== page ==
US Release Date: 07-03-2002
Directed by: Craig McCracken
- Cathy Cavadini, as
- Tara Strong, as
- Elizabeth Daily, as
- Roger L. Jackson, as
- Mojo Jojo
- Tom Kane, as
- Professor Utonium
- Tom Kenny, as
- Jennifer Hale as
- Ms. Keane
The Powerpuff Girls Movie
Have you ever noticed how every few years a cartoon comes along that captures the imagination of not only children, but certain grownups as well? Back in the 1980's you had Danger-mouse. During the 1990's you had The Rugrats. And currently you've got Spongebob Squarepants and The Powerpuff Girls; shows that are marketed at children, but also create a cult following amongst certain adults. A quick scan of the web will show you dozens of sites devoted to these shows created and maintained by people way past adolescence. There's even one, I kid you not, that calls itself The Church of Spongebob. The secret to shows that cross-over from simple cartoon to having a cult following, is the inclusion of jokes that work on two levels. One for the kids and one for adults. The Powerpuff Girls Movie does this perfectly.
For those unfamiliar with the show, it follows the adventures of three little girls who were created in the lab of Professor Utonium. He mixed sugar, spice, and everything nice together to create three little girls. During the process however, his lab monkey Jojo knocked a vial of Chemical X into the mix thus creating three little girls who also happen to have amazing super-powers. The monkey was also contaminated by the brew and thus their arch-nemesis, the hyper-intelligent simian, Mojo Jojo, was created at the same time.
The movie tries to be as new-viewer friendly as possible. Instead of a completely new story, it starts from the beginning and shows the girl's origin and their first adventure as super-heroes. Which works well for people who have never seen the show at all, or for people like me who have only seen it a few times. Die-hard fans, who know every moment of the show, might be disappointed.
My only problem with this quirky little cartoon was that it really only had enough story for about an hour, yet stretches out to nearly an hour and a half thanks to some padding. The 'Tag' scene, and Mojo Jojo's minions running amok both go on about 5 minutes too long, just to name two.
One quick side note; the voice of Mojo Jojo sounded so familiar to me during the movie, but I couldn't place it. After the movie I was surprised to discover that it's voiced by Roger Jackson, known to movie fans as the voice of the Ghost in the Scream Trilogy. "Hello, Bubbles. What's your favorite scary movie?"
Funny, light-hearted, with something for all ages, with a little trimming The Powerpuff Girls Movie could have been great.
The Powerpuff Girls Movie
The Powerpuff Girl Movie is nothing more than a drawn out episode of the television show. It is nothing more and nothing less. If you like the show you will like the movie.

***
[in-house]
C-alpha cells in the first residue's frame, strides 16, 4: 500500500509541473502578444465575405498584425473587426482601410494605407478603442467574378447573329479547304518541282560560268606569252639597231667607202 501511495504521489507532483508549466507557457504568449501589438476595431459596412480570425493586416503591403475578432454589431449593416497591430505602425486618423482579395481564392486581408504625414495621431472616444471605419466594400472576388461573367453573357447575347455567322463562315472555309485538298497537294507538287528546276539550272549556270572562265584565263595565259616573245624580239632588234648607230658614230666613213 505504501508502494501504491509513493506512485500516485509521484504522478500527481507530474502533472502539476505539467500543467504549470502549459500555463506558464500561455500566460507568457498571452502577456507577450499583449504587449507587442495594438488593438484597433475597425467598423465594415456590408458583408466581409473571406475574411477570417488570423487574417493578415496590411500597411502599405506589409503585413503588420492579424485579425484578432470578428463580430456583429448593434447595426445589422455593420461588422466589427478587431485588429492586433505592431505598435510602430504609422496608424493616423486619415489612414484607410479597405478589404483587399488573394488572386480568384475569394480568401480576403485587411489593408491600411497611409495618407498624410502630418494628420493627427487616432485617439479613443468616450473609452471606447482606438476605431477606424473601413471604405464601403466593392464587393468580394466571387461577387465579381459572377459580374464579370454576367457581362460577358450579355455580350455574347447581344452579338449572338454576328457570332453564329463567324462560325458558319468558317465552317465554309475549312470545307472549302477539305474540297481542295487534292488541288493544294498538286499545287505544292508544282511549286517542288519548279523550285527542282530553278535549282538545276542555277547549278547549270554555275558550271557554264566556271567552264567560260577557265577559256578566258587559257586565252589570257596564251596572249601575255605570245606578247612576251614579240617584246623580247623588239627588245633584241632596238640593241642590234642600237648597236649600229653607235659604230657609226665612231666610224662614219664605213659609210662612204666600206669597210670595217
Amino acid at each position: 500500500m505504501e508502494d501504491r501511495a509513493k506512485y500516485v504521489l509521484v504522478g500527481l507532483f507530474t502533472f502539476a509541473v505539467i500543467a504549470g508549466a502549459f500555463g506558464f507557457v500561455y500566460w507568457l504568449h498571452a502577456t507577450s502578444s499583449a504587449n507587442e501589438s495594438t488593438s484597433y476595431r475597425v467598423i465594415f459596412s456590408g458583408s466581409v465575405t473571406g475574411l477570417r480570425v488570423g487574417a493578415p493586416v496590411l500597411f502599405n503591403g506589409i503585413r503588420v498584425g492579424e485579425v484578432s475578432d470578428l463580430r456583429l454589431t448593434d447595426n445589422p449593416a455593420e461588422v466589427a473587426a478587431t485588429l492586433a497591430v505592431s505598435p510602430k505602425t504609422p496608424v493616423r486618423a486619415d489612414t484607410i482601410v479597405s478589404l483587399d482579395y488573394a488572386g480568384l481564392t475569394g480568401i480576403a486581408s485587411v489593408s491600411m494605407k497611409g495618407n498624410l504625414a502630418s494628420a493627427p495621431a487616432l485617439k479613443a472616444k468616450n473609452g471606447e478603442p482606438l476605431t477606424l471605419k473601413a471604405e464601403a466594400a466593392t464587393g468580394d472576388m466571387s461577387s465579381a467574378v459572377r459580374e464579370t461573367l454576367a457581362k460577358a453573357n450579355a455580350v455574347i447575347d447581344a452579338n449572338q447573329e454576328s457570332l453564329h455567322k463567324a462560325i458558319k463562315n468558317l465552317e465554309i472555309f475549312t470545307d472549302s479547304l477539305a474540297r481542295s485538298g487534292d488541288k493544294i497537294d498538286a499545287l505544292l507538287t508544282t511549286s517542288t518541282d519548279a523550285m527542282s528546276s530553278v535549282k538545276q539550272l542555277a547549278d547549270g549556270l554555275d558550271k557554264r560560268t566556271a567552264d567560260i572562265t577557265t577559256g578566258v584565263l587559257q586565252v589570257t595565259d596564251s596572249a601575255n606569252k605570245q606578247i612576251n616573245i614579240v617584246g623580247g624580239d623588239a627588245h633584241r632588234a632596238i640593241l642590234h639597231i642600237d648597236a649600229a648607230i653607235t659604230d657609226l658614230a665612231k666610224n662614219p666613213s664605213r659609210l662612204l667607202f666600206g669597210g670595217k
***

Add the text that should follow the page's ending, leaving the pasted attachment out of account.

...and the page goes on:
Scott wrote that this show has a cult adult following. I have never heard of that. I have never heard any adult ever refer to the Powerpuff Girls except if it involved their children watching it.
The Powerpuff Girls are feminist superhero propaganda aimed at our children. Feminist have always pushed the notion that women can do everything men can, so here are superhero girls that regularly beat up a male monkey. Prof. Utopian, their male guardian, fills the feminine role here as the girls father/mother figure. He is submissive to the dominating stronger female stars.
This movie should have been cut to fit into a half hour. That way it could have been a regular episode of the TV series and I would not have had to watch and review it.
Bubbles, Blossom and Buttercup in The Powerpuff Girls Movie.
As this movie started I thought to myself, “I can't believe I'm watching The -fucking- Powerpuff Girls Movie!” If it weren't for the fact that my brothers had reviewed it I would never have watched it. But now having seen it, I must admit I was pleasantly surprised. I found it to be fast, funny and irreverent, with several cute homages to classic Hollywood.
It is also surprisingly violent. The havoc Blossom (red), Bubbles (blue) and Buttercup (green) wreak on the town during their game of tag is extensive. Cars are shown crashing into buildings and debris rains down from skyscrapers as the girls careen through them. This is one of the darkest and most destructive family cartoons I've ever seen.
And some of the language is questionable for kids too. At one point a megalomaniac baboon announces, “I, Baboon Kaboom, with my Baboon-bot, shall be the bomb, and if you don't like it, you can sniff my Baboon-bot bombs.” He then proceeds to shoot cannonballs out of his rear end while Mojo Jojo replies, “Oh, that's classy.”
One of the dastardly primates is based on Jimmy Durante. He has a huge schnoz and he sings a little jingle that goes, “My name is Hacha Chacha, and here is my spiel / A diabolical plan with lots of ap-peel / Spreading out bananas far and wide / And fixing up the folks for a slippery slide.” Later The Planet of the Apes is spoofed when Buttercup makes like Charlton Heston and says, “Get your hands off him, you darn dirty ape!” And of course the climax is a direct rip-off of King Kong.
There isn't much plot but there are lots of bright colors and quick edits. The Powerpuff Girls Movie is suited more for stoned college kids than for children. But I enjoyed it.
Photos © Copyright Warner Brothers (2002)